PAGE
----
For her, the yeti crab represents so much. It speaks to discovery and to searching, the limits of knowledge and the unknown. The crabs are very complicated and sophisticated as well, these physiologically complex deep sea creatures that live off of methane and sulfides that erupt from fissures near underwater volcanoes. Lily spits out fact after fact on the subject, she an expert in the field as a result of an artistic obsession.
“Since the yeti crab paintings started, I’ve begun working more and more with scientists,” she says. “I think the element of protecting the environment as there is much to learn comes into my work a little bit–but it isn’t that literal. It comes in by finding these alien creatures in places that we thought were barren, like the deep sea. Now we know that there are thousands of species that we haven’t discovered.”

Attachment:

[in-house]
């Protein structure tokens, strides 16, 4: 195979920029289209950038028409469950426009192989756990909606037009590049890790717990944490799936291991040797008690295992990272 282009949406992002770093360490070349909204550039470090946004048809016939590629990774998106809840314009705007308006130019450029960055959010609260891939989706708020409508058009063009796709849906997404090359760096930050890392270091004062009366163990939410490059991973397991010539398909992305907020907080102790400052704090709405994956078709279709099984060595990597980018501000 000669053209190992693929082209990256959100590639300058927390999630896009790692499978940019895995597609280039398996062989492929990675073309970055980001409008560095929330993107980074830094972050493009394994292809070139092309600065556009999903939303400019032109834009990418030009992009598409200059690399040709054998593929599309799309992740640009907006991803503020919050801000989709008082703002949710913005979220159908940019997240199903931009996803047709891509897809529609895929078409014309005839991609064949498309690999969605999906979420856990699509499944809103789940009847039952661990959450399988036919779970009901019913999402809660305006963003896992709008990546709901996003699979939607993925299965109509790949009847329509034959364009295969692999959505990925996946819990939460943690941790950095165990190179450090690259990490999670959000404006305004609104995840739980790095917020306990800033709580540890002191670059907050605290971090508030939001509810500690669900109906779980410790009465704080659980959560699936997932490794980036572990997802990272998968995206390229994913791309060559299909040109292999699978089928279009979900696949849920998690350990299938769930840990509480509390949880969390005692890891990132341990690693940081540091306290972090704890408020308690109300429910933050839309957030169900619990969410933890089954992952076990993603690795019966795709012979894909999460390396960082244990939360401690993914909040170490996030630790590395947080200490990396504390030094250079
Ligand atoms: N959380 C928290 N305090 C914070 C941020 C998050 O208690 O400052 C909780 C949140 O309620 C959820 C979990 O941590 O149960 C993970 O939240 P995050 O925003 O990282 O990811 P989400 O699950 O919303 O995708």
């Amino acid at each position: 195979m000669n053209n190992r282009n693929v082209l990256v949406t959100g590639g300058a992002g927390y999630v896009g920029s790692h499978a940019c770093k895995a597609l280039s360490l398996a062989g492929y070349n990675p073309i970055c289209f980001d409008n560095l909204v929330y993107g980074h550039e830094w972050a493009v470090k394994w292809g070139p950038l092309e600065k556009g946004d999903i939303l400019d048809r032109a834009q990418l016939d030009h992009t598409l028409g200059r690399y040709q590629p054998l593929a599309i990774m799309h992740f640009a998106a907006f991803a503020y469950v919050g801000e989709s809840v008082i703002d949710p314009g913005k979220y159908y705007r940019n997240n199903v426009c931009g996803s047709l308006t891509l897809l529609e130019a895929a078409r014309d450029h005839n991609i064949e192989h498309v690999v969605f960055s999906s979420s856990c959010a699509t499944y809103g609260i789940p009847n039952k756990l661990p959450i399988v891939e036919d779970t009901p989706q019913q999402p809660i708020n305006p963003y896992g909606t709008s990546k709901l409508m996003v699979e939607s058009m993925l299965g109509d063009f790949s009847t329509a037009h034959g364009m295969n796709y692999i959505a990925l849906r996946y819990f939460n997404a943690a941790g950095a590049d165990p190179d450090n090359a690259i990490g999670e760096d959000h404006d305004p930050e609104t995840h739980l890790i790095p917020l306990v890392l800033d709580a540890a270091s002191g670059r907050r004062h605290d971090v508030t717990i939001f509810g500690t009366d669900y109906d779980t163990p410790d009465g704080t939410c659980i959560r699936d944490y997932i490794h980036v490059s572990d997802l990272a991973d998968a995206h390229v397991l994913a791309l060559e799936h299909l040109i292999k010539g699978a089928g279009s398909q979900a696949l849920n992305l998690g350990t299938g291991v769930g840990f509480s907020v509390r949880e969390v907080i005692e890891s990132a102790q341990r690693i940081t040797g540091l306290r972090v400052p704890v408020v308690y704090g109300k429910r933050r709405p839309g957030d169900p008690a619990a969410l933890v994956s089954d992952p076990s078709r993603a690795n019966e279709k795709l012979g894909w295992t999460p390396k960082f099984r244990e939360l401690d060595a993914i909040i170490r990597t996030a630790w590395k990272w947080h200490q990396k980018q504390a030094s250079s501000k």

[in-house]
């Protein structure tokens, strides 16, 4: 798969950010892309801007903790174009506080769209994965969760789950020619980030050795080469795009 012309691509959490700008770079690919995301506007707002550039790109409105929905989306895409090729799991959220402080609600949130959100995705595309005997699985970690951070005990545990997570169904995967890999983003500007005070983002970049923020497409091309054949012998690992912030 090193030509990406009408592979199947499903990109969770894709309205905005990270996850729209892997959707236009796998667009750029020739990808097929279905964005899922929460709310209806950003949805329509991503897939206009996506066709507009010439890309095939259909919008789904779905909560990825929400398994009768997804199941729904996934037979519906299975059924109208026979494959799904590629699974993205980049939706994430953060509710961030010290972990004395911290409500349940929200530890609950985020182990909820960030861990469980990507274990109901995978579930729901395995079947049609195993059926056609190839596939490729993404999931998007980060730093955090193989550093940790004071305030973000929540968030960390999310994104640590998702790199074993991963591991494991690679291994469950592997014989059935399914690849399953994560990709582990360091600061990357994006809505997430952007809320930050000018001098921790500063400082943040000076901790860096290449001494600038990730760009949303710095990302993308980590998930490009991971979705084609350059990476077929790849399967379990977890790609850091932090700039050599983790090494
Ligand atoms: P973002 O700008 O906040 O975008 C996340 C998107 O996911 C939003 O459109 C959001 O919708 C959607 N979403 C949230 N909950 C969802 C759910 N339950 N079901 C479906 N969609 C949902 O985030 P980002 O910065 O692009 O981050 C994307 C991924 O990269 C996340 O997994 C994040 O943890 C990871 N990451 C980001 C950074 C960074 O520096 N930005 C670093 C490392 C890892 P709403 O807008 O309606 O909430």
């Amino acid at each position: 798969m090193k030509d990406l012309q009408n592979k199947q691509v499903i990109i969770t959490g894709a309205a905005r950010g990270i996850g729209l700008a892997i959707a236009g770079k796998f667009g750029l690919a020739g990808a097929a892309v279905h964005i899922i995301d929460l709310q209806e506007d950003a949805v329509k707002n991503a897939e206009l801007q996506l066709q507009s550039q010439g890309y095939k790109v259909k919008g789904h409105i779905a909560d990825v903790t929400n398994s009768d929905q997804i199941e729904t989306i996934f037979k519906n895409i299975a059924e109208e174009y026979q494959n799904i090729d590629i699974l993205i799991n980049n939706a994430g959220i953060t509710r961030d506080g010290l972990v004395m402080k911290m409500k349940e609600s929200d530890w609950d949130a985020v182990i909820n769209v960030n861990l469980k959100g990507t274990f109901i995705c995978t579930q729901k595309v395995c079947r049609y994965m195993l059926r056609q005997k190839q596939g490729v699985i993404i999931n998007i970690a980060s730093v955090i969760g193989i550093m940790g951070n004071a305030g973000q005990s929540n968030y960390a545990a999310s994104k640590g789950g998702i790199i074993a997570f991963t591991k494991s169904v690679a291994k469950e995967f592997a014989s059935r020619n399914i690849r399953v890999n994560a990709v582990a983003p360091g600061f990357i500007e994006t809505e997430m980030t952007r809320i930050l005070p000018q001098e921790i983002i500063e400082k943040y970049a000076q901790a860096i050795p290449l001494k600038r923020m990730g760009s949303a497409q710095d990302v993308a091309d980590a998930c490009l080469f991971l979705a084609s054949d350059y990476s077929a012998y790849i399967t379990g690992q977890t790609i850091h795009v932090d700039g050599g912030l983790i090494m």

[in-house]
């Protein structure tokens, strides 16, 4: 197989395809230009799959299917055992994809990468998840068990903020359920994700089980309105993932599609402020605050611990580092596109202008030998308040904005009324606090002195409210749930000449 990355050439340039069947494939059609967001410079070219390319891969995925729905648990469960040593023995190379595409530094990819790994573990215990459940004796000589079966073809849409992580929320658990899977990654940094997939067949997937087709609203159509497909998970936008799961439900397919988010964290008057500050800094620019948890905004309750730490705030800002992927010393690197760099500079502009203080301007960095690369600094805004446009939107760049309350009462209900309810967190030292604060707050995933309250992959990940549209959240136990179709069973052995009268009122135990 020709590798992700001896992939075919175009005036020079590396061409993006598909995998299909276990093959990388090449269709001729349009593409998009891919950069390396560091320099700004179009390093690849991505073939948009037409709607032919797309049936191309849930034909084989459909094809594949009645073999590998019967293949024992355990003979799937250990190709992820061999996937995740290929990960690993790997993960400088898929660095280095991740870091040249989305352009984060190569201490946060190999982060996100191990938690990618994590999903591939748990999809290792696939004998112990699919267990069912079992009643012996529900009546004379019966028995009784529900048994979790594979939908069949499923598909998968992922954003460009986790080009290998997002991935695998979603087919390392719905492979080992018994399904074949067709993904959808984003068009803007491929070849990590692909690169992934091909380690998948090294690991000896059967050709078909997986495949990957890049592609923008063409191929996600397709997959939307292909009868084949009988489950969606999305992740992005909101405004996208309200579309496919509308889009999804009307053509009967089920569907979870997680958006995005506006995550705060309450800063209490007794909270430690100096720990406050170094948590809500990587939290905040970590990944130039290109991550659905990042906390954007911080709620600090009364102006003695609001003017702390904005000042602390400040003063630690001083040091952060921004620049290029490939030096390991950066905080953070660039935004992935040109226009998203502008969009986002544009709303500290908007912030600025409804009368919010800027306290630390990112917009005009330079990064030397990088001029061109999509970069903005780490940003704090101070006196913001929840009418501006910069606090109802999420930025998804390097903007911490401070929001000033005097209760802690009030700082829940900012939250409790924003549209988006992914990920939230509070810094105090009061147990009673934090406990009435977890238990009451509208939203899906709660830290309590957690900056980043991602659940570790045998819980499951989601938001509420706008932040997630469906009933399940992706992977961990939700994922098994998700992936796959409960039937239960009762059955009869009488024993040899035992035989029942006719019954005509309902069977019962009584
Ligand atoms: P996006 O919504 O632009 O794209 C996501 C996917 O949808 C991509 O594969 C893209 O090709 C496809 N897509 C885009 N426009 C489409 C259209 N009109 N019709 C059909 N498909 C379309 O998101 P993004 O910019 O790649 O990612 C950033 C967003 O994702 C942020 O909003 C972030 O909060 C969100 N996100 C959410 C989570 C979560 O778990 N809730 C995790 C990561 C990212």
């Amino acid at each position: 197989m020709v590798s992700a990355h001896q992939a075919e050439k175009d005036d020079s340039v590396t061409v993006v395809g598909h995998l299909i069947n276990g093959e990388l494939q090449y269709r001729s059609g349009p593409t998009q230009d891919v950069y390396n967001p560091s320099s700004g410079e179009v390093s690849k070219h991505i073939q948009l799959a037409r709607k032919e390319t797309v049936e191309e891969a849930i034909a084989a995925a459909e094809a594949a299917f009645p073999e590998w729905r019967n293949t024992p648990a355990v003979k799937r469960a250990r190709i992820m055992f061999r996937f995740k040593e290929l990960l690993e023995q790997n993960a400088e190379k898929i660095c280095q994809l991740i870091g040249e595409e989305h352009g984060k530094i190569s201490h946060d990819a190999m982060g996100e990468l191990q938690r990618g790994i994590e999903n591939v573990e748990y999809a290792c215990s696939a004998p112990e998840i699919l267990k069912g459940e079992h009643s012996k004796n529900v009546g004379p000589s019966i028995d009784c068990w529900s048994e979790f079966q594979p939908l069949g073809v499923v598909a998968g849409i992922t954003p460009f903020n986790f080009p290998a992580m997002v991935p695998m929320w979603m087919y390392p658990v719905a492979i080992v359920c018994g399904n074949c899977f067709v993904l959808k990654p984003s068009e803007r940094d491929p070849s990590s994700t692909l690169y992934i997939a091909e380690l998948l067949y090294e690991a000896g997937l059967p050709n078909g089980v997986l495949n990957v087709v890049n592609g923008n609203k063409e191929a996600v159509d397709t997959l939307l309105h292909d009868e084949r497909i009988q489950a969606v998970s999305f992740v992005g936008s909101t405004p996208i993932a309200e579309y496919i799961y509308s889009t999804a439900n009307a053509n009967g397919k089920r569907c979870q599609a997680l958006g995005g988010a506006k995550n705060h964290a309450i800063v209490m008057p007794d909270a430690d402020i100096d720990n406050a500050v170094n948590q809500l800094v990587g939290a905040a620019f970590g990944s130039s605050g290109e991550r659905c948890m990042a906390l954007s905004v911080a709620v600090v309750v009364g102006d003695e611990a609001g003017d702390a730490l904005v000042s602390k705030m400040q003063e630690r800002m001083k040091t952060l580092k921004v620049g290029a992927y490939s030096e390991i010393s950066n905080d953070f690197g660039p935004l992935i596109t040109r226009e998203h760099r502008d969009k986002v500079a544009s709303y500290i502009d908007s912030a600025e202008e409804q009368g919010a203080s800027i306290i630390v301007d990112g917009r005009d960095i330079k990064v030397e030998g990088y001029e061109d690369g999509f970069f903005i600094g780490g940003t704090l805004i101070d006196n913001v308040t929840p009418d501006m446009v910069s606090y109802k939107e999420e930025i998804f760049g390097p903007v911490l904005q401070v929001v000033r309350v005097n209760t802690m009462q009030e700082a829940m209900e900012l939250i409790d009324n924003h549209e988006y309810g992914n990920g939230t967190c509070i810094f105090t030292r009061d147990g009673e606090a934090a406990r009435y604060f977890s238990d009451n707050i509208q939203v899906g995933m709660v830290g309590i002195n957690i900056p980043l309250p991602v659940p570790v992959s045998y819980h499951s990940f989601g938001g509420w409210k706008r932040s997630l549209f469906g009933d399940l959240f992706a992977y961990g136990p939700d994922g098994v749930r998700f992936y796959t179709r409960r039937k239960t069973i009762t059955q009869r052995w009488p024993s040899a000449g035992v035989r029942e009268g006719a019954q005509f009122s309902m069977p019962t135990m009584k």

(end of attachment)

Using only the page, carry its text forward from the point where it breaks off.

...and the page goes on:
However, the discover of the crab in relationship to her art brought up a little question: since this crab was so rare and new, how was she supposed to paint it? “I prefer to always paint from direct observation, rather than relying on photographs. When I was painting moths, I’d catch moths and use them as models and, when I was painting lobsters, I would buy a lobster at the grocery store and examine it. When the yeti crab was discovered, how was I supposed to paint them? The only specimen was at the Museum of Natural History in Paris.”